A logical condition has two parts: the antecedent and the consequent. The antecedent (with the prefix ante-, meaning coming before, like anteroom or antebellum), indicates the first part of the condition. If I say, "If P then Q" or "If it is raining, then the ground is wet" the antecedent is "P" or "it is raining." The consequent is the other part of the condition, the Q, "the ground is wet."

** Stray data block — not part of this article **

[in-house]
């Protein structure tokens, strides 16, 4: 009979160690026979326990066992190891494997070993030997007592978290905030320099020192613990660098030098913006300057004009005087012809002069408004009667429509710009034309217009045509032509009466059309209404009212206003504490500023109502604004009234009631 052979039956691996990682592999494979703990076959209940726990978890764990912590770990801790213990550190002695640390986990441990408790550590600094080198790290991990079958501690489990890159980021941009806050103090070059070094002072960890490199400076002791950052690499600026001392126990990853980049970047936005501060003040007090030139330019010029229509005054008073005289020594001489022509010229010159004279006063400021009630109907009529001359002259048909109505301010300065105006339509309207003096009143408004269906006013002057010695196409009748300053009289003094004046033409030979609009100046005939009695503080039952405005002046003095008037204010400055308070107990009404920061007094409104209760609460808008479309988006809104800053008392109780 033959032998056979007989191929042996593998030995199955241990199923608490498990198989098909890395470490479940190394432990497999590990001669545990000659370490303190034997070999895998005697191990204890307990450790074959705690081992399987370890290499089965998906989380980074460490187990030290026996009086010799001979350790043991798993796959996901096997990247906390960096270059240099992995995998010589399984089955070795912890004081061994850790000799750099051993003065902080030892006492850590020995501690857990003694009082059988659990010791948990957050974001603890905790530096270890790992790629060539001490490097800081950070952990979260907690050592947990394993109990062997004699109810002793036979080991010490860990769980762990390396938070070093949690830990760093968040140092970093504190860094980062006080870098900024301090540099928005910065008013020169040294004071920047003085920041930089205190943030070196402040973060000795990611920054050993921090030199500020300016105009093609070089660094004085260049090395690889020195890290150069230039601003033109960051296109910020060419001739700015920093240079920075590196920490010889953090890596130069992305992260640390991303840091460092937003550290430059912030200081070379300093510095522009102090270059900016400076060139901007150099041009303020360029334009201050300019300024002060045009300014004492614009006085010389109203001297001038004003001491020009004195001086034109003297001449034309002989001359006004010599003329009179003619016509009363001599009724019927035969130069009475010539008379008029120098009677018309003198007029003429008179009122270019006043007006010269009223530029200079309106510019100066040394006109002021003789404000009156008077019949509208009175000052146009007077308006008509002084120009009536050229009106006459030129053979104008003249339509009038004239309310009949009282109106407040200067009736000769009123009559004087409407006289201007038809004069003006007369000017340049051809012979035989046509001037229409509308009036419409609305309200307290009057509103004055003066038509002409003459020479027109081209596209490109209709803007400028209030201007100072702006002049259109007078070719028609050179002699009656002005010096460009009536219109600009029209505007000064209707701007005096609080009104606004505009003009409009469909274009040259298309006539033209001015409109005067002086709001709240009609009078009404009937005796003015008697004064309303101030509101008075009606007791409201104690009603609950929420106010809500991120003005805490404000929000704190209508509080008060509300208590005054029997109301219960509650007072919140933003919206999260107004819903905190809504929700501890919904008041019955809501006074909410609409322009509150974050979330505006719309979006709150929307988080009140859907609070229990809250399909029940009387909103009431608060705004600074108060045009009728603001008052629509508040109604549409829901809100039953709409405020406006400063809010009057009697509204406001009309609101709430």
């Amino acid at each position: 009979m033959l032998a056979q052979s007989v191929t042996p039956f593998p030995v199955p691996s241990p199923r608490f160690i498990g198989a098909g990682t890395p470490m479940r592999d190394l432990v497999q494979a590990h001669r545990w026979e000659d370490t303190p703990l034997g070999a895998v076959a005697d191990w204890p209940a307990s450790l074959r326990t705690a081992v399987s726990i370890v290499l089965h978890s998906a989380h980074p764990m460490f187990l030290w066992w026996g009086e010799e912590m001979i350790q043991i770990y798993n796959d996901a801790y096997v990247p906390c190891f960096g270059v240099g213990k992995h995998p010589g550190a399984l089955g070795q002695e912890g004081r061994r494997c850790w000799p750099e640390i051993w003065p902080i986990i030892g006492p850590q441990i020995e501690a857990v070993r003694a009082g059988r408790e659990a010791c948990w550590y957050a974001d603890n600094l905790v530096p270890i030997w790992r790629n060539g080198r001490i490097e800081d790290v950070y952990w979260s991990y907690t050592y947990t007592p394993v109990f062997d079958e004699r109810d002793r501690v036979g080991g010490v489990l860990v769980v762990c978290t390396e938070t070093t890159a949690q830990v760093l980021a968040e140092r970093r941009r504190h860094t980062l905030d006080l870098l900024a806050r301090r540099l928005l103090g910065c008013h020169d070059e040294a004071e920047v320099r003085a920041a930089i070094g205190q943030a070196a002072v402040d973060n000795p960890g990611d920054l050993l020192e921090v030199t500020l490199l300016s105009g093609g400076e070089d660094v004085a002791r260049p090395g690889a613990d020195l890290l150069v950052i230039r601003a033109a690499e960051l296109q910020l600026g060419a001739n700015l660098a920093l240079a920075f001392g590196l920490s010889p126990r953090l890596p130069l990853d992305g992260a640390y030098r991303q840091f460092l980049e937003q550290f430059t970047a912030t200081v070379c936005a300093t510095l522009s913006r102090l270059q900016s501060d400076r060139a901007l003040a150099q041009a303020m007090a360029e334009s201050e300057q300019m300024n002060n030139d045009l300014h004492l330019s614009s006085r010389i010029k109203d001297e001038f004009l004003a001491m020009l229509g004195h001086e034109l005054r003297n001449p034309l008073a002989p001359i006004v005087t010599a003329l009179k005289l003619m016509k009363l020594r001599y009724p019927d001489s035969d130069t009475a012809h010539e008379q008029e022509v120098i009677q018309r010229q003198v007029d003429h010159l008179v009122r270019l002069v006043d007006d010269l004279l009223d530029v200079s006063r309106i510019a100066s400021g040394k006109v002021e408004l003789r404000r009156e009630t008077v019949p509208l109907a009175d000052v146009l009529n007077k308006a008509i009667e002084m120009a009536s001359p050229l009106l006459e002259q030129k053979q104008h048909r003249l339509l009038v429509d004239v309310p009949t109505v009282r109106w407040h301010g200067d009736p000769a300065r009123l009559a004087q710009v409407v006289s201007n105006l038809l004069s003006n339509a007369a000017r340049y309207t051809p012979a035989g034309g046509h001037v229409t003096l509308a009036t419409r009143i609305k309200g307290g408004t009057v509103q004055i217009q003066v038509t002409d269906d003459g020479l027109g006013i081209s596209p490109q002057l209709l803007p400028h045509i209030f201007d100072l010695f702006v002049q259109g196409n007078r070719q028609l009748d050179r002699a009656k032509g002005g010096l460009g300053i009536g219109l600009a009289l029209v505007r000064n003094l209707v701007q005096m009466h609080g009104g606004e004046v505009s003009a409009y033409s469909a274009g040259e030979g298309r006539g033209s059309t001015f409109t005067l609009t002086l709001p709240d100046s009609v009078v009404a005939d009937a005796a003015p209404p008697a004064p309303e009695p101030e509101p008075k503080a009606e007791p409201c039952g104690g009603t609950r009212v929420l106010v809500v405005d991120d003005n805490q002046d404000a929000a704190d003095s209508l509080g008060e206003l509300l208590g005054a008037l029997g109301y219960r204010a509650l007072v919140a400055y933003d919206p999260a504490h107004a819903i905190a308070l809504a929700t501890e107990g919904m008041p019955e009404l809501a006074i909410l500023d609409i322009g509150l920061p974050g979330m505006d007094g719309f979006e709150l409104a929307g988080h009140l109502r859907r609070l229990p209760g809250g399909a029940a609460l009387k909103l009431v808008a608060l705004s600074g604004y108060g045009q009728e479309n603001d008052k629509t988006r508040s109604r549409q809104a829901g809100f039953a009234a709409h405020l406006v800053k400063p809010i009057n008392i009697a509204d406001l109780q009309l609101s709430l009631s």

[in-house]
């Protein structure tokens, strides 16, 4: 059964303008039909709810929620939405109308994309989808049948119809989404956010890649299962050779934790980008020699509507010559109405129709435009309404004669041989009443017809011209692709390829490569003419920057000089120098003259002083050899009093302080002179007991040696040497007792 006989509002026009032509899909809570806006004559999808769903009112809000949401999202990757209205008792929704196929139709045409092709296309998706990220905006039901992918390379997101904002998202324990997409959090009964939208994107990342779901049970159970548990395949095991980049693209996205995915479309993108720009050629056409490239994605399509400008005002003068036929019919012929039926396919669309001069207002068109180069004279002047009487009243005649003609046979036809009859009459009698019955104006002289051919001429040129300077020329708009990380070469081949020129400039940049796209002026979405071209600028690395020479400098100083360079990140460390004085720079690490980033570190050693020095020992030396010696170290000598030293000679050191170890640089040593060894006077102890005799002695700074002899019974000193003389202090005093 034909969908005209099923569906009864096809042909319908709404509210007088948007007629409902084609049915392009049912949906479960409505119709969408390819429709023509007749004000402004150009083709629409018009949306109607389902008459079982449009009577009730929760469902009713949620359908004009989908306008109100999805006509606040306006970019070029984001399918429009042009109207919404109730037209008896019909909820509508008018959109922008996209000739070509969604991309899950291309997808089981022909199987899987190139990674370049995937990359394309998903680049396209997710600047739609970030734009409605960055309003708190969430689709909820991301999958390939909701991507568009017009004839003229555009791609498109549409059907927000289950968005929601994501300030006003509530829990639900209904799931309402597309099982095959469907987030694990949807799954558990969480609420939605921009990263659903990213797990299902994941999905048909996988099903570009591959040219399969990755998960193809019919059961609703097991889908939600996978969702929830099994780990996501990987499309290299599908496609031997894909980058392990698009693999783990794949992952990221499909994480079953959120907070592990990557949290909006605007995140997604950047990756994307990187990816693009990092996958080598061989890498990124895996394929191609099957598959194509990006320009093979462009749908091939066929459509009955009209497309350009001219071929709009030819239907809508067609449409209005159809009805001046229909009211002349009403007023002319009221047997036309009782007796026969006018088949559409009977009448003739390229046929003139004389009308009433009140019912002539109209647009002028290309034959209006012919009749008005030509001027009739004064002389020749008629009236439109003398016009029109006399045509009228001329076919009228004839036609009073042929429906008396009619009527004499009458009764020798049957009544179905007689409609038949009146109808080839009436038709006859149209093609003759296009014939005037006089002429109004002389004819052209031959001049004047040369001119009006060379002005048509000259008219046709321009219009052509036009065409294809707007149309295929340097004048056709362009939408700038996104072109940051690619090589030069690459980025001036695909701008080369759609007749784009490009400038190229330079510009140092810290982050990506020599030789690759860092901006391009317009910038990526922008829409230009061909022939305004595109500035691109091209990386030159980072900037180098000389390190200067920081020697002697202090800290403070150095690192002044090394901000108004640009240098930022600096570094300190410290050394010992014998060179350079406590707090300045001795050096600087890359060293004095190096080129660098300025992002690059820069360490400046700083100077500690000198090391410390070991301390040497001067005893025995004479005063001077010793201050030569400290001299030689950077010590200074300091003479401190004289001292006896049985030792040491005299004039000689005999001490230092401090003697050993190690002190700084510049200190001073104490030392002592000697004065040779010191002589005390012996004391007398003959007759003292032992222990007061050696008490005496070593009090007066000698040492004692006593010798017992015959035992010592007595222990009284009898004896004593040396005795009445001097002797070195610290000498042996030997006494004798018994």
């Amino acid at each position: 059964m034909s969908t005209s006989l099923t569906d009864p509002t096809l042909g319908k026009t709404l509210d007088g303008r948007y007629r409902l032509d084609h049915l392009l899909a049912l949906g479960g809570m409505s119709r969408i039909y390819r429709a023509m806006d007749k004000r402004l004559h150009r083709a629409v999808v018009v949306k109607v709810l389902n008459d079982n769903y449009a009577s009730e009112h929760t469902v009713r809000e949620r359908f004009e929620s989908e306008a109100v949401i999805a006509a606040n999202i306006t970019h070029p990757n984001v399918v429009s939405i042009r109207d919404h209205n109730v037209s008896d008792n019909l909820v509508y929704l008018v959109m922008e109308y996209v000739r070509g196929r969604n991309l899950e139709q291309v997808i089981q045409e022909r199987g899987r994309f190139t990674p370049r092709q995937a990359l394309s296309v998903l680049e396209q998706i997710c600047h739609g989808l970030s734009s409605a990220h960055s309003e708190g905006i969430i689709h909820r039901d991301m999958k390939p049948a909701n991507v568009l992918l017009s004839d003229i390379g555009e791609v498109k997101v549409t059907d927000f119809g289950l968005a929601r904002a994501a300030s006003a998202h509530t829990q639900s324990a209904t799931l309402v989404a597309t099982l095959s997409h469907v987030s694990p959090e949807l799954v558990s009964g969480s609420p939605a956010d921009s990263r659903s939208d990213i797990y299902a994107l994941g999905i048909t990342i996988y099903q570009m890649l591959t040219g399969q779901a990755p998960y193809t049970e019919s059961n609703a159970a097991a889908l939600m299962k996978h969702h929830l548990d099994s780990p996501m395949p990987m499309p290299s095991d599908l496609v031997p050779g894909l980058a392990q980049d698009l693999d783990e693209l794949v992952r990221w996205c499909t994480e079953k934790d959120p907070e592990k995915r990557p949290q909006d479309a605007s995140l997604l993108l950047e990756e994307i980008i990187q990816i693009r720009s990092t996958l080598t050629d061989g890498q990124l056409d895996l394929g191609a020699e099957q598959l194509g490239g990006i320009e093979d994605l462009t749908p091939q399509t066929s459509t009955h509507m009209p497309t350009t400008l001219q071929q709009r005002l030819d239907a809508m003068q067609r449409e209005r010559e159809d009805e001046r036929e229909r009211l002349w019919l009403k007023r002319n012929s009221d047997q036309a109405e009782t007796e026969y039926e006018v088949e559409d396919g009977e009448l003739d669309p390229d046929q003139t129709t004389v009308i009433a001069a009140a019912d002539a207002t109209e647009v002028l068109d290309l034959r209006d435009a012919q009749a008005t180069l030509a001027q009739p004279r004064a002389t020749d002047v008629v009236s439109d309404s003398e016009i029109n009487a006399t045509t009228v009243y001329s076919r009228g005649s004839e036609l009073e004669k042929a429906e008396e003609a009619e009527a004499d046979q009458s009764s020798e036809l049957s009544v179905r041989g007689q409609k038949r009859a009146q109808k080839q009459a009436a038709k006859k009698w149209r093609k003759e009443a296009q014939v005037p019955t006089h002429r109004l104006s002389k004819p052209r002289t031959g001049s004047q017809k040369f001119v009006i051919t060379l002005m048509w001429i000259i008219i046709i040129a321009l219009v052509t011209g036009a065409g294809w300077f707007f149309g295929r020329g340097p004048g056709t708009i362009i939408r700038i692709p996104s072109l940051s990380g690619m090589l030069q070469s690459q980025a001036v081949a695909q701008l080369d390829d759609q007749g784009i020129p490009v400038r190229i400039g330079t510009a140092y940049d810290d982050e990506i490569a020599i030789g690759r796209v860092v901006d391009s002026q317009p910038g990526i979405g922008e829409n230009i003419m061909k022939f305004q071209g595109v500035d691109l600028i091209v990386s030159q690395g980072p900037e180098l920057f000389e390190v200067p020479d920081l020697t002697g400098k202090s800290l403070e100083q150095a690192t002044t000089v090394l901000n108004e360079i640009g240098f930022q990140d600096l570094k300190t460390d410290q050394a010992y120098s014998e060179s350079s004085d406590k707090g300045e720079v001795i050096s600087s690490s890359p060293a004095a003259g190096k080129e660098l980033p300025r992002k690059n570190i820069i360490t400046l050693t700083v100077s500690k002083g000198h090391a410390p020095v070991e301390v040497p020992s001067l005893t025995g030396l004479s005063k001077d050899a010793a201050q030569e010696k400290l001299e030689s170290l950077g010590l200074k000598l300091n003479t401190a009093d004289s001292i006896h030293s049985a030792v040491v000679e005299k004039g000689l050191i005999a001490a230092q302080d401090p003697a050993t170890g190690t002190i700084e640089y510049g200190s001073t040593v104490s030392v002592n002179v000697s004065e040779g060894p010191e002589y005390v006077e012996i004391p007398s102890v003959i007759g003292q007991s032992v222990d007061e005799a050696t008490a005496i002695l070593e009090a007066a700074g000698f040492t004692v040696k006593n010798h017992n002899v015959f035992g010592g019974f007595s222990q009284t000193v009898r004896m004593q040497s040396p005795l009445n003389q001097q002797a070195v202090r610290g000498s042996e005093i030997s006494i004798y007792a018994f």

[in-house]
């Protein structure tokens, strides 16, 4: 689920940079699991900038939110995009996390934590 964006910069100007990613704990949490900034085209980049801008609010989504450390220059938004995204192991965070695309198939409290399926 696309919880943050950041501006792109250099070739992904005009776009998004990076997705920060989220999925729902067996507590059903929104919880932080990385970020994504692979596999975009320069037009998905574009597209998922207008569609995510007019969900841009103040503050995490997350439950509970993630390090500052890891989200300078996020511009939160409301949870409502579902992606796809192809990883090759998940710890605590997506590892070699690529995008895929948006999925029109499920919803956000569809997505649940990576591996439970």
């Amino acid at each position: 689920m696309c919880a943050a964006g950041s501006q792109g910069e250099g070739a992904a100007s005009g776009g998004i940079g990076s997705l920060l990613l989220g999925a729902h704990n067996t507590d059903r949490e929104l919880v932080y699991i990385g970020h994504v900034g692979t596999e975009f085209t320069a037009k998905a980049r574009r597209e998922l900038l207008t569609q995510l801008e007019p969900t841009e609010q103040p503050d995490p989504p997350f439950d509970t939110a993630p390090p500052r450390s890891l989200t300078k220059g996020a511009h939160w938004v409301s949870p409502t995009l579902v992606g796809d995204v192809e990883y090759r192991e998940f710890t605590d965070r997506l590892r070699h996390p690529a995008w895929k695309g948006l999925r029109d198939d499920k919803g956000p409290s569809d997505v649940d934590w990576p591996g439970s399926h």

There are two common fallacies: affirming the consequent and denying the antecedent. If I affirm the consequent, I am saying that the ground is wet, so therefore it's raining, ignoring the possibility of the ground being wet for other reasons, such as a busted fire hydrant. If I deny the antecedent, I say that since it is not raining, the ground cannot be wet, also ignoring the possibility of the ground being wet for other reasons. Just because it is not raining does not mean the ground is dry.